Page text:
Oh, Christmas. It’s a time of year I like a lot; it gets cold, snow falls, I get to wear big scarves and hats, and I get to spend time with my family. I bet the same is true for many of you. Good cheer, good will towards humankind, whichever version of the Christmas Carol movie is your favorite (George C. Scott, for the record, beats them all), and all that jazz.
There are, however, a few things I also hate about Christmas.
- The rampant, awful consumerism.
- Bill O’Reilly and other conservatives’ shrieking about how the Baby Jesus is under attack from the Grinch and Satan. Or something.
- Obnoxious atheists with a victim complex.
It’s like clockwork. Every single year, while Papa Bear and his ilk rant on, it seems that every mainstream atheist organization around gets into the act. Dave Silverman makes a few media appearances and shouts soundbites at anchors, then someone gets sued by the Freedom From Religion Foundation for having a nativity scene on public property. This year, it’s no different; not only has Silverman made his Fox News rounds, his organization, American Atheists, has, rather than invest in activism or supporting civil rights for atheists as is their mantra, they have spent what must certainly be an absurd amount of money to put up a poorly designed, terribly written billboard in Times Square. Fortunately, unlike in the past, they have managed to avoid being hideously racist, but in the grand scheme of things, it’s not exactly making me feel better.
The FFRF, too, has been active, demanding equal space for signs of their own wherever those evil Nativity scenes may roam, in small towns throughout America, and raising a stink when one of those signs was supposedly vandalized. And in Saskatoon, Saskatchewan, an atheist is moaning about his Very Real Oppression because the town’s buses are displaying Merry Christmas on them. All in all, there are lots of atheists who are Very Very Cross with those silly Christians for… um, quite honestly, I have no fucking clue.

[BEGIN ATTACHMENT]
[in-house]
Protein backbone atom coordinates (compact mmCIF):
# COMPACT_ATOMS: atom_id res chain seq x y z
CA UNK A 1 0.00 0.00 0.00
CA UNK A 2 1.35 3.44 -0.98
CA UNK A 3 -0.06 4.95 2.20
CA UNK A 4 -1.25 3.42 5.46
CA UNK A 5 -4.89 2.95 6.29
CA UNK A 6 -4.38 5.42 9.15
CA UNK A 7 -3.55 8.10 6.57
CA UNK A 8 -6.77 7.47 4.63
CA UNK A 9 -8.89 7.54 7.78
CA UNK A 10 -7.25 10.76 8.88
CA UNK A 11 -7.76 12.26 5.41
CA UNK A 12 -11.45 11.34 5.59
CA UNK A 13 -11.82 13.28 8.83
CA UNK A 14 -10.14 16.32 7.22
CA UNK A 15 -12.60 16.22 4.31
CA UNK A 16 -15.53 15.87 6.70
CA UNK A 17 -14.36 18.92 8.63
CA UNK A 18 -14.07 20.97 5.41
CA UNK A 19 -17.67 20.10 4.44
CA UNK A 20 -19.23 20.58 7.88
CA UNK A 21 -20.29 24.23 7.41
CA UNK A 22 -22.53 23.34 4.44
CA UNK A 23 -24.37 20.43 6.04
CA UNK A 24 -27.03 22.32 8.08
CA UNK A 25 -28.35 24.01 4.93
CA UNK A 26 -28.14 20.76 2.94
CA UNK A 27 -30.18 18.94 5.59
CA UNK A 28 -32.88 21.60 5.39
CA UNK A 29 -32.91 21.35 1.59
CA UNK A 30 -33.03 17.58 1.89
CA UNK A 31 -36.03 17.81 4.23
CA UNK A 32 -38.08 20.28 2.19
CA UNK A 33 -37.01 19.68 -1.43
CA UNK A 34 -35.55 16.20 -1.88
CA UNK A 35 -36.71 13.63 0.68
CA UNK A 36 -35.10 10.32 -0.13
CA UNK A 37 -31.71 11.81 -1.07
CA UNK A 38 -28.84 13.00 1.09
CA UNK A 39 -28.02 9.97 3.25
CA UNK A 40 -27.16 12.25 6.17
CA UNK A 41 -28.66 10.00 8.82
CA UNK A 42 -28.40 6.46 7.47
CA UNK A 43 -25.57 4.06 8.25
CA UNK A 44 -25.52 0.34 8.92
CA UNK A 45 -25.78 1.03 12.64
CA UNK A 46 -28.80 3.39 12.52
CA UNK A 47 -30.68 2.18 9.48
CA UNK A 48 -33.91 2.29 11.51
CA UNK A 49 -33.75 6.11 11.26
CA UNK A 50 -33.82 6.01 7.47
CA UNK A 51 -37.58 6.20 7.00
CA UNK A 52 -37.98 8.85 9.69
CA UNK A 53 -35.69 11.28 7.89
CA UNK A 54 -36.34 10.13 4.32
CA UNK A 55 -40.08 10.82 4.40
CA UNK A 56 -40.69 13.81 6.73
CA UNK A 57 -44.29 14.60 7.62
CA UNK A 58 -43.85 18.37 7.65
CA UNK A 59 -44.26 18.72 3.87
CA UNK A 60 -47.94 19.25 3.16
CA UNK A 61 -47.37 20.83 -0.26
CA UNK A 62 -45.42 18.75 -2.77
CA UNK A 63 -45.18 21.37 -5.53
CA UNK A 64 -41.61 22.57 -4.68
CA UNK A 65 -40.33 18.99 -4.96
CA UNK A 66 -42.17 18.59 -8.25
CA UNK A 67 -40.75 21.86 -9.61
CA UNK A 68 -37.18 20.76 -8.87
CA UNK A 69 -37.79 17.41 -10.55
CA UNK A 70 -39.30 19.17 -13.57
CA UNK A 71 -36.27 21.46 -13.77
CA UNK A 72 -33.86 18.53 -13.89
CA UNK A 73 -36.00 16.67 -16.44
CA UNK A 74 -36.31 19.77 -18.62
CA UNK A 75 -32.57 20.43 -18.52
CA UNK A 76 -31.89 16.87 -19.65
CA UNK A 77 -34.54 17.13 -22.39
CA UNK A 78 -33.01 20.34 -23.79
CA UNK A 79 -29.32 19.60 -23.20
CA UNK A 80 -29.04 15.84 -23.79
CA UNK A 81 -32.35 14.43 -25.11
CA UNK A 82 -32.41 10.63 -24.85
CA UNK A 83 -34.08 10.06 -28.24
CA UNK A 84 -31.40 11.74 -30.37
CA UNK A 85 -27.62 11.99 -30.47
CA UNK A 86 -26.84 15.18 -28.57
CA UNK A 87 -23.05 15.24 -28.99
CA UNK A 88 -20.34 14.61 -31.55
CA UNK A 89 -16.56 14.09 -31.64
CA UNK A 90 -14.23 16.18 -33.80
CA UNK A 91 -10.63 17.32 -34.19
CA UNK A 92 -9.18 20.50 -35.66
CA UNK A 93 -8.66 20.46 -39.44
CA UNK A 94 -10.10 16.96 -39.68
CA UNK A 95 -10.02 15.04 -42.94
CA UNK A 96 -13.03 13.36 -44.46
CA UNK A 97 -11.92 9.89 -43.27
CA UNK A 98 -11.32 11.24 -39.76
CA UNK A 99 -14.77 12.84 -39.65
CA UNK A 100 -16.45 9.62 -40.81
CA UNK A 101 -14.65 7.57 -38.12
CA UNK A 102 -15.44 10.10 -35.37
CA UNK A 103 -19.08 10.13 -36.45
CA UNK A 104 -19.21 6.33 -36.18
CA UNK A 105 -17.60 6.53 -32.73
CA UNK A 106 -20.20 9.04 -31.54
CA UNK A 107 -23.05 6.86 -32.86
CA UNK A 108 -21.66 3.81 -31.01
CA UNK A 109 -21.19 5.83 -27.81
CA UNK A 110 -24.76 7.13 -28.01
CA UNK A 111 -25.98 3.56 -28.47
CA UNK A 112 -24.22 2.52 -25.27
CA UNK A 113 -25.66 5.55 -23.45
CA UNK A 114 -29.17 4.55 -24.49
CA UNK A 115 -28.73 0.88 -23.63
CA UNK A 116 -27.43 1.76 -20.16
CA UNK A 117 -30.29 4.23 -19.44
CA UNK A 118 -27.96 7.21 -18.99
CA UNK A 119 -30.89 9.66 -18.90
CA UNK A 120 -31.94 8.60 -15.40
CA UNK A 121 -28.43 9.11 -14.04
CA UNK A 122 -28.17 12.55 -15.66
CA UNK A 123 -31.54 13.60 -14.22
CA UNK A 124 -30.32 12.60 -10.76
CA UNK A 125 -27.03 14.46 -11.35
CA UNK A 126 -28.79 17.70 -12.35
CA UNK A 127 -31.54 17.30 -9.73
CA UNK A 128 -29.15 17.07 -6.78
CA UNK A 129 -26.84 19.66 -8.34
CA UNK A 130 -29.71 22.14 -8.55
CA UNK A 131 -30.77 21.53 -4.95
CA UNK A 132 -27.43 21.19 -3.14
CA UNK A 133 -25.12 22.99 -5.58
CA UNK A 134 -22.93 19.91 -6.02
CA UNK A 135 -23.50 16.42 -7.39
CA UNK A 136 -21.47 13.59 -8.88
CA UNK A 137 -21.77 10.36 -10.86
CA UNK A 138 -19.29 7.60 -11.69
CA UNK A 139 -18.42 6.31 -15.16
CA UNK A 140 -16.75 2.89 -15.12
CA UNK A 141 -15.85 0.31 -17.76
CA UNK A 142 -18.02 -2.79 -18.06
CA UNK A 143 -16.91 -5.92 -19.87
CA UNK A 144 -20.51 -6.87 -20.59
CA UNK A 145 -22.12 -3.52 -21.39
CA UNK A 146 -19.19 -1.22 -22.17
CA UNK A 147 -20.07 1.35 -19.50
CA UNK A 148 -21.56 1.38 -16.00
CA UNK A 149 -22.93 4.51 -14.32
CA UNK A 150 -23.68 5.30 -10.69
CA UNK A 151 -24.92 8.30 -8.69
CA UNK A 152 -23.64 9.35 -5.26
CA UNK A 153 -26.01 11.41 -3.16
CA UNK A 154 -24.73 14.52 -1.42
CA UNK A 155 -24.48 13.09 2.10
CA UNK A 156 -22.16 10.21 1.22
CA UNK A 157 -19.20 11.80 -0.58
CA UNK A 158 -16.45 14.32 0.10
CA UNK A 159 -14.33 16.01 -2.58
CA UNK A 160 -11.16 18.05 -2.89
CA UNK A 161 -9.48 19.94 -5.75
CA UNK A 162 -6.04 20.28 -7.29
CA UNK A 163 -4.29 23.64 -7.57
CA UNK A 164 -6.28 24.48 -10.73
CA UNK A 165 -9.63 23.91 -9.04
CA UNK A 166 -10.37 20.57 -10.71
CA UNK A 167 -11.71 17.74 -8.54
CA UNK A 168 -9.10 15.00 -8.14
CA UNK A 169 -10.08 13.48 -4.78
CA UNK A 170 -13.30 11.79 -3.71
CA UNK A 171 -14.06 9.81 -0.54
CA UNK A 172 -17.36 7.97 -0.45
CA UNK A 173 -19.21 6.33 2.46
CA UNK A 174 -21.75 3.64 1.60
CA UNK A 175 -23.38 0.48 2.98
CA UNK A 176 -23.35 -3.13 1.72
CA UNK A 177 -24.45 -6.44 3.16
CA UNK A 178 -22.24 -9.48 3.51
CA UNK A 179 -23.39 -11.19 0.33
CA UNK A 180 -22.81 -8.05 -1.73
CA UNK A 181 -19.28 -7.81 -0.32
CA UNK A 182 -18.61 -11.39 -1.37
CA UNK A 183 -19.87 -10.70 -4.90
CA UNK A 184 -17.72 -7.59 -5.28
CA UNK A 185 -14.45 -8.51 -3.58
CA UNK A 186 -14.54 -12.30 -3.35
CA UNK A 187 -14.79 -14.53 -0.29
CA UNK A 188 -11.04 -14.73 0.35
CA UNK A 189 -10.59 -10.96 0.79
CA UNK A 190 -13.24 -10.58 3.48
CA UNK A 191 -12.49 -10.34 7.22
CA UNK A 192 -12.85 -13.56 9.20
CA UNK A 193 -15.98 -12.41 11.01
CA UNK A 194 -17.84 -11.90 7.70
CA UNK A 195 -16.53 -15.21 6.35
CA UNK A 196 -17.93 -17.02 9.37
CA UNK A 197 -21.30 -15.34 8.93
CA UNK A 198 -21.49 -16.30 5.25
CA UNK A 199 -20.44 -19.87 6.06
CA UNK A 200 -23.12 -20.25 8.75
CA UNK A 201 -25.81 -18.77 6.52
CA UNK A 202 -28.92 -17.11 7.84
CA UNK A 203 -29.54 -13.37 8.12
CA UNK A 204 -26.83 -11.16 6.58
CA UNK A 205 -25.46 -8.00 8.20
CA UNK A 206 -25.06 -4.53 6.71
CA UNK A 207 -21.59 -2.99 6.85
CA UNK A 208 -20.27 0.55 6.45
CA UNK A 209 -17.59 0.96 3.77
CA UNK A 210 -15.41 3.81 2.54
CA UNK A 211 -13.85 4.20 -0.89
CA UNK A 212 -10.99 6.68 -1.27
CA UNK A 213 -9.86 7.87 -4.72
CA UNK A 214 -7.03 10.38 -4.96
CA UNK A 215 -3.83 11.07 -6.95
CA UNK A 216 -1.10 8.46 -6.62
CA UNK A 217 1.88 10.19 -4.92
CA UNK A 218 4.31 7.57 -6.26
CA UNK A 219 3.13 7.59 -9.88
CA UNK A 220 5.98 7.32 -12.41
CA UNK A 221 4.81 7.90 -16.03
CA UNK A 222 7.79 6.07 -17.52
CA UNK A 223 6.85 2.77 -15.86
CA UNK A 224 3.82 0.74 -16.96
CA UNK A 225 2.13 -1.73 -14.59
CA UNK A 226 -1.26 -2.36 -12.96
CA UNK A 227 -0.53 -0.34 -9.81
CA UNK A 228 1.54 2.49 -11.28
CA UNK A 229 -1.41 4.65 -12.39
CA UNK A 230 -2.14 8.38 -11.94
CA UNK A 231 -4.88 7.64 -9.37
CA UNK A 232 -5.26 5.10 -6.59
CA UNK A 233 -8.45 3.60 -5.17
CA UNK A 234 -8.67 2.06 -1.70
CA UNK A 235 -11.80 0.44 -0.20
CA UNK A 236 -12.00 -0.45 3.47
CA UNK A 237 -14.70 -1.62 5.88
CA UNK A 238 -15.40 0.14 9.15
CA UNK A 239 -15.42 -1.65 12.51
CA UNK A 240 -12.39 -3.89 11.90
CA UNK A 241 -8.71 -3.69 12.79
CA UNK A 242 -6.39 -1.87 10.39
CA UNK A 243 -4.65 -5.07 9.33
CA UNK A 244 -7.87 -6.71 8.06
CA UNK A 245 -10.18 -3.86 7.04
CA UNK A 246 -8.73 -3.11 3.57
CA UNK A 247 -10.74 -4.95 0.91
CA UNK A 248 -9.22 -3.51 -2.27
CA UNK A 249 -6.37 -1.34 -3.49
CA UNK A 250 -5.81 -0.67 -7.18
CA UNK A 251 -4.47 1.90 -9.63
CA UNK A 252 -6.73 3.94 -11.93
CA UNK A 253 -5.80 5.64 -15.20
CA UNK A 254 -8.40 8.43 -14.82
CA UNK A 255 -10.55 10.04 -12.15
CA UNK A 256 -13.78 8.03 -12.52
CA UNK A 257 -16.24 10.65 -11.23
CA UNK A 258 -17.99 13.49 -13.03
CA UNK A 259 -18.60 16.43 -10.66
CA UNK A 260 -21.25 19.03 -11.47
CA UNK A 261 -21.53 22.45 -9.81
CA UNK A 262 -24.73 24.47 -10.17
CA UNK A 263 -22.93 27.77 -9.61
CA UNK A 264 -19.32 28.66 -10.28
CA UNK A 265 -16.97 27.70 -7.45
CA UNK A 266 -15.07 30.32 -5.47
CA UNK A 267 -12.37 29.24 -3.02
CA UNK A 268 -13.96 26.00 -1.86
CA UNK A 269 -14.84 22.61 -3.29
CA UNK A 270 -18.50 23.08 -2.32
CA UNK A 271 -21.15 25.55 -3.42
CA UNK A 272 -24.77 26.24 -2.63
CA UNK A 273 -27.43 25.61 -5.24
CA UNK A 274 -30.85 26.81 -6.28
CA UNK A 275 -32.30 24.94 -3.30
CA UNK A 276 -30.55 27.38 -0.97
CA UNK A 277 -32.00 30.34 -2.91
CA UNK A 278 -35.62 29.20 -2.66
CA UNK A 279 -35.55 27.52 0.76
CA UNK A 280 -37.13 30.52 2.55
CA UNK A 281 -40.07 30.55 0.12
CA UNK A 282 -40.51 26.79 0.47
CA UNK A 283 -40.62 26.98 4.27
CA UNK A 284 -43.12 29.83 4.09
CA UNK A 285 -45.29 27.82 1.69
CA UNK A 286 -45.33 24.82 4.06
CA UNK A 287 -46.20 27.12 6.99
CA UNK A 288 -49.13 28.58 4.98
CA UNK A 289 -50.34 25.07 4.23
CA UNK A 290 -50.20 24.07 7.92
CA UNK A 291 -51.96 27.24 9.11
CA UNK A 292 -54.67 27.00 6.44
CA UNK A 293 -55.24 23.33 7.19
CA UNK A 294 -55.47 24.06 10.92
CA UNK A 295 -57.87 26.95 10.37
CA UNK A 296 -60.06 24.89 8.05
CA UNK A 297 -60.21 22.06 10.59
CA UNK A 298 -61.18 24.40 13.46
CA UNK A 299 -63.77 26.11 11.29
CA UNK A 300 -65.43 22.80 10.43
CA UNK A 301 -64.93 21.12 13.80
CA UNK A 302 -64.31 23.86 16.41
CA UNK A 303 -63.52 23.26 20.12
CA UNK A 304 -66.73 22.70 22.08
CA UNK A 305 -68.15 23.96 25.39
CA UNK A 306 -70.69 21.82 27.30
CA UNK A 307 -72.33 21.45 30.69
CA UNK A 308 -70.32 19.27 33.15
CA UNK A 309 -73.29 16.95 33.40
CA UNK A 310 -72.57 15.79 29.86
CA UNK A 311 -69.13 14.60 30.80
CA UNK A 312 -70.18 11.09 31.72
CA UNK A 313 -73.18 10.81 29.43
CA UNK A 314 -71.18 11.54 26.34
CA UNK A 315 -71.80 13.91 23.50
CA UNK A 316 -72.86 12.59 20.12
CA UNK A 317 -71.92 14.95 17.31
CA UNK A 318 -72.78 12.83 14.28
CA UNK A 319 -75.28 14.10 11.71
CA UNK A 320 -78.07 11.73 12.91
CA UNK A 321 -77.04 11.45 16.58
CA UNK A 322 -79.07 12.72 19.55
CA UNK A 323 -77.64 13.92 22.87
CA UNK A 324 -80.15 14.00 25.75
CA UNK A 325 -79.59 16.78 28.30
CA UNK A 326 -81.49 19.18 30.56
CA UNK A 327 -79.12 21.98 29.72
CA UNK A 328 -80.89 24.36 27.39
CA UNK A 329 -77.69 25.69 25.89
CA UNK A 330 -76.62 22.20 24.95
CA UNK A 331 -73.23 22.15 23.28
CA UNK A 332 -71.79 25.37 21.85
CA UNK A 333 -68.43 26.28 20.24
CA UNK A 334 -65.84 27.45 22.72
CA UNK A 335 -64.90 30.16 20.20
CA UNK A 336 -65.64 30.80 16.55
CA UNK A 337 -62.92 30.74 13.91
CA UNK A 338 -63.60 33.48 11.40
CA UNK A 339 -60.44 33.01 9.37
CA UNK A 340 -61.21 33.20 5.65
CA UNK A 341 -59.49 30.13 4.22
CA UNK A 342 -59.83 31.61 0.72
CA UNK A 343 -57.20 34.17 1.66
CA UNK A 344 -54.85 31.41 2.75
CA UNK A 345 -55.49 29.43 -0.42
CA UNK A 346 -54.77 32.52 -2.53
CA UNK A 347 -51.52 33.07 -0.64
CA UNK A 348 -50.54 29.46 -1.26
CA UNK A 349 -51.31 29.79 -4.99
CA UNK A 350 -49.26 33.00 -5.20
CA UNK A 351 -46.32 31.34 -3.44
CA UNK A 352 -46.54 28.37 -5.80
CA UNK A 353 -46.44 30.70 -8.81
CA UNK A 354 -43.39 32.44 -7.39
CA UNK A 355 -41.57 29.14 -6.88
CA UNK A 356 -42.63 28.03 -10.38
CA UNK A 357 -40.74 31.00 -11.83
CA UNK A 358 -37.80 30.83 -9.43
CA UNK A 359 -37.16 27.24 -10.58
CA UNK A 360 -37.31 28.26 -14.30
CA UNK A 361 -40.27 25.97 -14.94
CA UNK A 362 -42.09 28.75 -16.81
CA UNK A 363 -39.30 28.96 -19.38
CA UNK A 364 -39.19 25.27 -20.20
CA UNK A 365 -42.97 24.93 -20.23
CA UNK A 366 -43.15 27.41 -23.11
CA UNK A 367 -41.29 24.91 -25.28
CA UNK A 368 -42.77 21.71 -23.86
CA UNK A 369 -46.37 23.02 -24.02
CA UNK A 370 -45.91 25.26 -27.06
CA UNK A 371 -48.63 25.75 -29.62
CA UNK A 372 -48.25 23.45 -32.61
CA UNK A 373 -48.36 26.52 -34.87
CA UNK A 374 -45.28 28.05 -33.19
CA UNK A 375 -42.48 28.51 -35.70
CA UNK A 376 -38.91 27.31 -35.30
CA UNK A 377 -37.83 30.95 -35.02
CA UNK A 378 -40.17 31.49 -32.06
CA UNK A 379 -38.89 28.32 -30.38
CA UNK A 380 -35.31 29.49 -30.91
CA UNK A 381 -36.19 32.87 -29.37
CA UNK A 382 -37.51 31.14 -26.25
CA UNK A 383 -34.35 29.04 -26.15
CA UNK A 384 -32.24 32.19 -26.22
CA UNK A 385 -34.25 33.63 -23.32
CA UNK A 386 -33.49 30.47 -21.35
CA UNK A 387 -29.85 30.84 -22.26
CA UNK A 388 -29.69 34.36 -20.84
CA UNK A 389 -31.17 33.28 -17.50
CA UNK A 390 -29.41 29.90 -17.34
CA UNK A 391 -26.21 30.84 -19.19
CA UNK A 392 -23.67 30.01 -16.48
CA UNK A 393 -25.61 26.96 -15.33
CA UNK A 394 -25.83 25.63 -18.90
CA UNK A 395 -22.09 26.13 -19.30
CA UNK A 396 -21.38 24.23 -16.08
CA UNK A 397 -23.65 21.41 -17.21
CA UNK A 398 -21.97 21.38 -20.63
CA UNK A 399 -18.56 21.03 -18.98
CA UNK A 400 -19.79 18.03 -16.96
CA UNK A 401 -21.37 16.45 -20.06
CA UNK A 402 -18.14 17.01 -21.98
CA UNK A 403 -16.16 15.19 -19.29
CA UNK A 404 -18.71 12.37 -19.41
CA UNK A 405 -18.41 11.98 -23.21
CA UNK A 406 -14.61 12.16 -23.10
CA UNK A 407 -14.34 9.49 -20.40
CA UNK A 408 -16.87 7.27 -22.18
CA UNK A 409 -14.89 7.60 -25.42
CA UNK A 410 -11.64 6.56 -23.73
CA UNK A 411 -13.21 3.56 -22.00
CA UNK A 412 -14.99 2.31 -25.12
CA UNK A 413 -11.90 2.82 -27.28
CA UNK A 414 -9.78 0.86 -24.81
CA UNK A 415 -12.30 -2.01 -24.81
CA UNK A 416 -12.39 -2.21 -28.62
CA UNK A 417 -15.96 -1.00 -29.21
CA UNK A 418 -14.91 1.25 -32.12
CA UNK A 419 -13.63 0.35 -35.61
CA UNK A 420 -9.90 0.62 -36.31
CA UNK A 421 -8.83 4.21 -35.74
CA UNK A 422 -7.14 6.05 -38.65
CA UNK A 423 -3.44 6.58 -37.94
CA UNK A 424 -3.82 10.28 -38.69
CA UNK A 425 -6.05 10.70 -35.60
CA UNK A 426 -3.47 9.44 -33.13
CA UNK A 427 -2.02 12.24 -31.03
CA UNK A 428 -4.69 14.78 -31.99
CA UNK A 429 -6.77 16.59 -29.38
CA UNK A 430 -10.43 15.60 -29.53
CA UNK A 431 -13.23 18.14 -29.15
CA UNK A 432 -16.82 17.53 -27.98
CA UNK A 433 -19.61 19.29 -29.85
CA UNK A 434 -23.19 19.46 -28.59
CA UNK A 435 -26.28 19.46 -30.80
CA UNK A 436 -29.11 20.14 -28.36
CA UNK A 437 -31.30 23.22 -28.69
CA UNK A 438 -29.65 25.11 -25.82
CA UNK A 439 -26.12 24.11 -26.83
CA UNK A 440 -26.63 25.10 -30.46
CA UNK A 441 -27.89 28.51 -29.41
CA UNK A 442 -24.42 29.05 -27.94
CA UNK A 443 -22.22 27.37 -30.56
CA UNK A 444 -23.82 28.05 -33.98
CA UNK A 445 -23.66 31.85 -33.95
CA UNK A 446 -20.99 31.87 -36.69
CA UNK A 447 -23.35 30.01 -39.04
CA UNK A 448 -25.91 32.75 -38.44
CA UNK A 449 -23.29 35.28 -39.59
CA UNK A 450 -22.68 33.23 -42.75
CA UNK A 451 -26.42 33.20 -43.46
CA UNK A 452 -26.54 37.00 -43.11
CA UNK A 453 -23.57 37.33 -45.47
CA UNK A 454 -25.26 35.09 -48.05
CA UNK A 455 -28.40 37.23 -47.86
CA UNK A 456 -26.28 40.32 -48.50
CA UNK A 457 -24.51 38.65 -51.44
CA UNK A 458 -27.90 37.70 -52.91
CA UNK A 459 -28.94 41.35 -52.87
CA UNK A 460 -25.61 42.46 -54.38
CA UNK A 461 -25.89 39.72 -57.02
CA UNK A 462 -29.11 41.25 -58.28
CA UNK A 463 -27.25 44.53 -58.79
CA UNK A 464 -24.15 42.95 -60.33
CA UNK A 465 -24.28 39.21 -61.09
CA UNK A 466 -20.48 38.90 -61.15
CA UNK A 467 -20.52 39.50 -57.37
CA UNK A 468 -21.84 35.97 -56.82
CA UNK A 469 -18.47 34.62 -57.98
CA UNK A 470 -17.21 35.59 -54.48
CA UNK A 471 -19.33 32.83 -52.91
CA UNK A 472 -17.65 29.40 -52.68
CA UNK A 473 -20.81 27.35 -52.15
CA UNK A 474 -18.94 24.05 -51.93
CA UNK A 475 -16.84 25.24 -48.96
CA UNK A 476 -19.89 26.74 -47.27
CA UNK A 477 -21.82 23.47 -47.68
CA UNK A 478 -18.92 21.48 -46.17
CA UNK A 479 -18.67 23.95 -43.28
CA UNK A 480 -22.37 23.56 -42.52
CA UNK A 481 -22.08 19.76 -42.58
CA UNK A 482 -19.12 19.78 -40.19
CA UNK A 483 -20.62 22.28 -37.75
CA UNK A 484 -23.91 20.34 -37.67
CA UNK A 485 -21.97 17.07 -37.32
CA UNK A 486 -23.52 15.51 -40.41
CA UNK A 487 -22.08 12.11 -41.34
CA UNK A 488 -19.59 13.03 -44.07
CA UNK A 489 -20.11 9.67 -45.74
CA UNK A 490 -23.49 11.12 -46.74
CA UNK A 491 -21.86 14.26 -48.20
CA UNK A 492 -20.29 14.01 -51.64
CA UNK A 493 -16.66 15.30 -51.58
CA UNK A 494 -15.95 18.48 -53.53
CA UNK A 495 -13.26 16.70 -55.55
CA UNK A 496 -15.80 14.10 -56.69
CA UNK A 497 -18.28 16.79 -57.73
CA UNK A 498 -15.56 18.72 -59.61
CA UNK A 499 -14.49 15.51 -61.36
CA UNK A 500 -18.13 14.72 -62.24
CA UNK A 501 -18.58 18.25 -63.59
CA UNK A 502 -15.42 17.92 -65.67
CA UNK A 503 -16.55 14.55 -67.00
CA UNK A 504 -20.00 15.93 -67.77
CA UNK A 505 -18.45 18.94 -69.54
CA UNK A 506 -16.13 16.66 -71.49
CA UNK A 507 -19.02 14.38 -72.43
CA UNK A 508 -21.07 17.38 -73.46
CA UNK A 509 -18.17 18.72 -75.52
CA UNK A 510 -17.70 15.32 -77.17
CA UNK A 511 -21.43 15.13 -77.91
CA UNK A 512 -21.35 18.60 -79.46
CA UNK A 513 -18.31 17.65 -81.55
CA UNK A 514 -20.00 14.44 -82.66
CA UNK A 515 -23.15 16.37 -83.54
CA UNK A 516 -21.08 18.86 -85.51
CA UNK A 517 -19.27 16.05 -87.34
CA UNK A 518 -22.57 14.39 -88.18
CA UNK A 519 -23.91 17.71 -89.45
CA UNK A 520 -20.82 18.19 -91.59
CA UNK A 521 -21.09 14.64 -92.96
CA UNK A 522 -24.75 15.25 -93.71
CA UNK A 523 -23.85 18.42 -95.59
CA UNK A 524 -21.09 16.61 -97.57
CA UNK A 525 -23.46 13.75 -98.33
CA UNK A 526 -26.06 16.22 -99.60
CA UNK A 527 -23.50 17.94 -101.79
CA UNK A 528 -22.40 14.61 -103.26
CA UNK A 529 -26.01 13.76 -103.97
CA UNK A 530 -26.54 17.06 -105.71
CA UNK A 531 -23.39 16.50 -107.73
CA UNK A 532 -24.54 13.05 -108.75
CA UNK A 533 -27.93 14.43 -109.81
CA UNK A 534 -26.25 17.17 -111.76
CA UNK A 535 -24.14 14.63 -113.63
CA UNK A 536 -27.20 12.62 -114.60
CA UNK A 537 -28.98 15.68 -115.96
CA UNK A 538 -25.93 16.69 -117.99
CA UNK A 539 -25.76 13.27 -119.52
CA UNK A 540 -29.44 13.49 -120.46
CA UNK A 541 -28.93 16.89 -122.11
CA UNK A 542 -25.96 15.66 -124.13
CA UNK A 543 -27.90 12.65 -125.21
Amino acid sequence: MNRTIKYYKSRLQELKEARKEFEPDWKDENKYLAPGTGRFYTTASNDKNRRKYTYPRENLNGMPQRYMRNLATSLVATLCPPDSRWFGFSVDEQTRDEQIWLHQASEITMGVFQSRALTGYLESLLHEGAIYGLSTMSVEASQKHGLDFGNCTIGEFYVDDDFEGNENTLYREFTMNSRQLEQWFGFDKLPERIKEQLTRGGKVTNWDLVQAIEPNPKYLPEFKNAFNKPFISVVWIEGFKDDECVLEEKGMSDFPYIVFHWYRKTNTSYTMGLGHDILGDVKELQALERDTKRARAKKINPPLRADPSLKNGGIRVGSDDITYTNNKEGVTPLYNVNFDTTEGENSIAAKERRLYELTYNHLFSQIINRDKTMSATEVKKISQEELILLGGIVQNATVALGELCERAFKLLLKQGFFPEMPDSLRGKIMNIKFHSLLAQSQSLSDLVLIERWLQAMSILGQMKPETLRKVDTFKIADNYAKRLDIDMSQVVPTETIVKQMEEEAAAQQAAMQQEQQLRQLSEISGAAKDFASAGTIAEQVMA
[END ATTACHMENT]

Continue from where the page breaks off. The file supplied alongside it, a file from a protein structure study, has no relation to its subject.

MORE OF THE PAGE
To me, and maybe to you too, this all just seems like petty, bush-league bullshit. To Silverman, though, it seems to be the most important cause on the whole earth. His zealotry and blindness to the absurdity of his methods was put into a stark light recently by Dan Merica at CNN, who wrote a piece analyzing the differences between the approaches to the Christmas season offered by American Atheists and those of the Humanist Community at Harvard. Silverman, as we’ve noted, thinks billboards and shouting are going to result in civil rights. Epstein, though, seems to be taking the novel approach of, well, helping people, partnering with religious groups to provide food to those in need. He said:
My biggest hope at this season — especially this year — is that our movement can focus on building communities that serve those in need. That means the poor, the hungry, the isolated, the enslaved — and it also means all of us. Any of us can, at any point, become the victim of a tragedy like the one at Sandy Hook. We need to look out for one another and love one another. Usually it is religion that does so. But if we work very hard and invest time and money in it, the coming generation can bring real, meaningful secular communities all across the country where people can be the light and the gift to one another.